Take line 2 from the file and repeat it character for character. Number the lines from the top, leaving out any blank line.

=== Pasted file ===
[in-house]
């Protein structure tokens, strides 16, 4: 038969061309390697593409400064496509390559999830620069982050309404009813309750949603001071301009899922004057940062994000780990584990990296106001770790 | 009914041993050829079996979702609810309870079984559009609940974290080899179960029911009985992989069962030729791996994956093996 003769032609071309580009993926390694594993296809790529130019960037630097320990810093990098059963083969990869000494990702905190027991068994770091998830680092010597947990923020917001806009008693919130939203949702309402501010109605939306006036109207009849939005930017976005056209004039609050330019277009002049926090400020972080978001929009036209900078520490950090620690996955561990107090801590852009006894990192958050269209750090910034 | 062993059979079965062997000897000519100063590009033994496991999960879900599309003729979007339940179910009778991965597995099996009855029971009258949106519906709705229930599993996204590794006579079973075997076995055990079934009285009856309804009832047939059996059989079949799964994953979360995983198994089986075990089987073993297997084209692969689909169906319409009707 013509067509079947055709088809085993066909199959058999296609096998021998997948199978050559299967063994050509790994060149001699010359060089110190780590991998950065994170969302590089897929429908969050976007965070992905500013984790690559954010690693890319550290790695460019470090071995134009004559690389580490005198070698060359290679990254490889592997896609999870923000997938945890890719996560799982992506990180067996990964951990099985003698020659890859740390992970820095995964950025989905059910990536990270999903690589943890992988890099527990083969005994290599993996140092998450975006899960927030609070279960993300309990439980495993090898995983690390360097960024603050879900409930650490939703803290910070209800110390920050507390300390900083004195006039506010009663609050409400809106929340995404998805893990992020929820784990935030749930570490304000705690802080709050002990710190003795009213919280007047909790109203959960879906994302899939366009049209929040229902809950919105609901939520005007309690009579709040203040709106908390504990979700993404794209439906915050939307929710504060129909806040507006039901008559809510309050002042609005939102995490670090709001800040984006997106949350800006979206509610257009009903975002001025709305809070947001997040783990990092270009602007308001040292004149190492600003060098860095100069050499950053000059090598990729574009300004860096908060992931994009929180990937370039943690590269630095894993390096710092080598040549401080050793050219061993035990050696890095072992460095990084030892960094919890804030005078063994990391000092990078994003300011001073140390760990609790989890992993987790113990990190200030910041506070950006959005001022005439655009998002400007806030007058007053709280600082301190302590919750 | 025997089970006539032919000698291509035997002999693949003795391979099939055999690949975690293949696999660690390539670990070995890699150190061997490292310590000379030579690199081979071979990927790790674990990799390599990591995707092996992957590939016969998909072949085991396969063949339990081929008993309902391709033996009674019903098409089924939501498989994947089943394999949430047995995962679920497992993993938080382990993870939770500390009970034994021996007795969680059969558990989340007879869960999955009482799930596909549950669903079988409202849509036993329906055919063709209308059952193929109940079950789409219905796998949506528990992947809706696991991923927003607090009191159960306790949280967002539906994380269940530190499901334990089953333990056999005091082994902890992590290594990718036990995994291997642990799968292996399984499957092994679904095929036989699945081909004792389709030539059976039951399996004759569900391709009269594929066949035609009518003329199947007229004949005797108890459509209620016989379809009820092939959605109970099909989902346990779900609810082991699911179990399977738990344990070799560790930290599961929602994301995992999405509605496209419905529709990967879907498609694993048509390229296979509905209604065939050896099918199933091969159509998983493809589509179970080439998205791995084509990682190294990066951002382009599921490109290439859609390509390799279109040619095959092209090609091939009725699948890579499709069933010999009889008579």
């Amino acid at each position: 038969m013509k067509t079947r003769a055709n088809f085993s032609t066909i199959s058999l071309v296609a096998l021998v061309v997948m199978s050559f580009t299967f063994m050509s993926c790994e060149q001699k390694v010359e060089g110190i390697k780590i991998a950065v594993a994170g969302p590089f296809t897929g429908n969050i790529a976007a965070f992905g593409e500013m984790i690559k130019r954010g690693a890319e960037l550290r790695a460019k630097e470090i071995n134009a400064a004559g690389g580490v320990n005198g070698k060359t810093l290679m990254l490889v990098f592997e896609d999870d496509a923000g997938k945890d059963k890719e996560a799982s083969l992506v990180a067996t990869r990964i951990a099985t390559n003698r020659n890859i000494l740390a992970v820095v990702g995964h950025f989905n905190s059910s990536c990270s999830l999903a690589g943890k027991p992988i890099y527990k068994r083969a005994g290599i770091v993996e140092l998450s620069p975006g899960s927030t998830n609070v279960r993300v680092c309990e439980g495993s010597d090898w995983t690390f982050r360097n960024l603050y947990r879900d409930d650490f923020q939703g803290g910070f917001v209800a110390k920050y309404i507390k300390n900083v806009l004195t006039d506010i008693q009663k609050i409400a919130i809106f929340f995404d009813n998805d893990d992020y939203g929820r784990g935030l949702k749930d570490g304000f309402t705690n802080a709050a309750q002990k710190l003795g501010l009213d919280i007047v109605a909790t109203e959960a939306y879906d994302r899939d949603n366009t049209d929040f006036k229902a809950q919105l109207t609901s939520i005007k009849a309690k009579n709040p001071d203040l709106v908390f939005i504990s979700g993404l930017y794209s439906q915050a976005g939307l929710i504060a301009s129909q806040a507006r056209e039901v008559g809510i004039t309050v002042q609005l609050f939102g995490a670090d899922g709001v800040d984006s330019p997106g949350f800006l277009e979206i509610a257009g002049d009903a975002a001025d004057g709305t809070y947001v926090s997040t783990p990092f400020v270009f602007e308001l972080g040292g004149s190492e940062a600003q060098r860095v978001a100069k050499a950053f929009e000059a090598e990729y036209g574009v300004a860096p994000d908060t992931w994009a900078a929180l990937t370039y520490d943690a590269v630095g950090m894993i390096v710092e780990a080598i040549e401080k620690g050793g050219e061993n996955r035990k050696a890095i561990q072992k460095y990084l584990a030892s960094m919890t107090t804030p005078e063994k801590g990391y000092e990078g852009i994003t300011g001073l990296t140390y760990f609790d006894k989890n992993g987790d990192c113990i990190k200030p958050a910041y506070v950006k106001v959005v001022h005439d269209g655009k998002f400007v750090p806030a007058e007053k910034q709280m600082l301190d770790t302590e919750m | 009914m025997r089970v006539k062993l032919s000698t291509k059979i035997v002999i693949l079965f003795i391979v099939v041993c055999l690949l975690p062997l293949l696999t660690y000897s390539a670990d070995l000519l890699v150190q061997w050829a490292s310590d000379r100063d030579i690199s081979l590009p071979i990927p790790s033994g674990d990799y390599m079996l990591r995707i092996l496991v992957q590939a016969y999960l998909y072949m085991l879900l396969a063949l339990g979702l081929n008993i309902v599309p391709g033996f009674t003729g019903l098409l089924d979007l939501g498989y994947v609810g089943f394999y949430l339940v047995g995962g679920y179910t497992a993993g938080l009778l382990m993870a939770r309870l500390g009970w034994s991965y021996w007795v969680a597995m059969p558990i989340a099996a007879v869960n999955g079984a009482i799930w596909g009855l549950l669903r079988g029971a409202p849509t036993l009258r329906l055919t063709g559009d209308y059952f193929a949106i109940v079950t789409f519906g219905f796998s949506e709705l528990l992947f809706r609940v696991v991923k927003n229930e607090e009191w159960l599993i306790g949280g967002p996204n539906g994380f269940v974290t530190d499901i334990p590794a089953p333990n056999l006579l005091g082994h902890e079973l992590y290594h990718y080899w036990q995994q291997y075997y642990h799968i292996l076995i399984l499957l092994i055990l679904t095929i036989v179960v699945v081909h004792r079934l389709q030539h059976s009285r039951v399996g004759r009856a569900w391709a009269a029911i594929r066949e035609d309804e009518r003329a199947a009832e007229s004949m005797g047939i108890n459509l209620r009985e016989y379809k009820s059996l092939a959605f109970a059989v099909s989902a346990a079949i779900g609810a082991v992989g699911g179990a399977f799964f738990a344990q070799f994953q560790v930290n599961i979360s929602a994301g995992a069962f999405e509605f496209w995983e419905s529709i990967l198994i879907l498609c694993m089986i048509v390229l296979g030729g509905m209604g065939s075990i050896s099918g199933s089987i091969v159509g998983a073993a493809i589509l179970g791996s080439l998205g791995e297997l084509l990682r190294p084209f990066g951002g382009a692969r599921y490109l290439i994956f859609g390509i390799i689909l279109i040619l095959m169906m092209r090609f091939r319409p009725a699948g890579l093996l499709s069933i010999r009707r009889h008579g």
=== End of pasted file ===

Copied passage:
């Protein structure tokens, strides 16, 4: 038969061309390697593409400064496509390559999830620069982050309404009813309750949603001071301009899922004057940062994000780990584990990296106001770790 | 009914041993050829079996979702609810309870079984559009609940974290080899179960029911009985992989069962030729791996994956093996 003769032609071309580009993926390694594993296809790529130019960037630097320990810093990098059963083969990869000494990702905190027991068994770091998830680092010597947990923020917001806009008693919130939203949702309402501010109605939306006036109207009849939005930017976005056209004039609050330019277009002049926090400020972080978001929009036209900078520490950090620690996955561990107090801590852009006894990192958050269209750090910034 | 062993059979079965062997000897000519100063590009033994496991999960879900599309003729979007339940179910009778991965597995099996009855029971009258949106519906709705229930599993996204590794006579079973075997076995055990079934009285009856309804009832047939059996059989079949799964994953979360995983198994089986075990089987073993297997084209692969689909169906319409009707 013509067509079947055709088809085993066909199959058999296609096998021998997948199978050559299967063994050509790994060149001699010359060089110190780590991998950065994170969302590089897929429908969050976007965070992905500013984790690559954010690693890319550290790695460019470090071995134009004559690389580490005198070698060359290679990254490889592997896609999870923000997938945890890719996560799982992506990180067996990964951990099985003698020659890859740390992970820095995964950025989905059910990536990270999903690589943890992988890099527990083969005994290599993996140092998450975006899960927030609070279960993300309990439980495993090898995983690390360097960024603050879900409930650490939703803290910070209800110390920050507390300390900083004195006039506010009663609050409400809106929340995404998805893990992020929820784990935030749930570490304000705690802080709050002990710190003795009213919280007047909790109203959960879906994302899939366009049209929040229902809950919105609901939520005007309690009579709040203040709106908390504990979700993404794209439906915050939307929710504060129909806040507006039901008559809510309050002042609005939102995490670090709001800040984006997106949350800006979206509610257009009903975002001025709305809070947001997040783990990092270009602007308001040292004149190492600003060098860095100069050499950053000059090598990729574009300004860096908060992931994009929180990937370039943690590269630095894993390096710092080598040549401080050793050219061993035990050696890095072992460095990084030892960094919890804030005078063994990391000092990078994003300011001073140390760990609790989890992993987790113990990190200030910041506070950006959005001022005439655009998002400007806030007058007053709280600082301190302590919750 | 025997089970006539032919000698291509035997002999693949003795391979099939055999690949975690293949696999660690390539670990070995890699150190061997490292310590000379030579690199081979071979990927790790674990990799390599990591995707092996992957590939016969998909072949085991396969063949339990081929008993309902391709033996009674019903098409089924939501498989994947089943394999949430047995995962679920497992993993938080382990993870939770500390009970034994021996007795969680059969558990989340007879869960999955009482799930596909549950669903079988409202849509036993329906055919063709209308059952193929109940079950789409219905796998949506528990992947809706696991991923927003607090009191159960306790949280967002539906994380269940530190499901334990089953333990056999005091082994902890992590290594990718036990995994291997642990799968292996399984499957092994679904095929036989699945081909004792389709030539059976039951399996004759569900391709009269594929066949035609009518003329199947007229004949005797108890459509209620016989379809009820092939959605109970099909989902346990779900609810082991699911179990399977738990344990070799560790930290599961929602994301995992999405509605496209419905529709990967879907498609694993048509390229296979509905209604065939050896099918199933091969159509998983493809589509179970080439998205791995084509990682190294990066951002382009599921490109290439859609390509390799279109040619095959092209090609091939009725699948890579499709069933010999009889008579």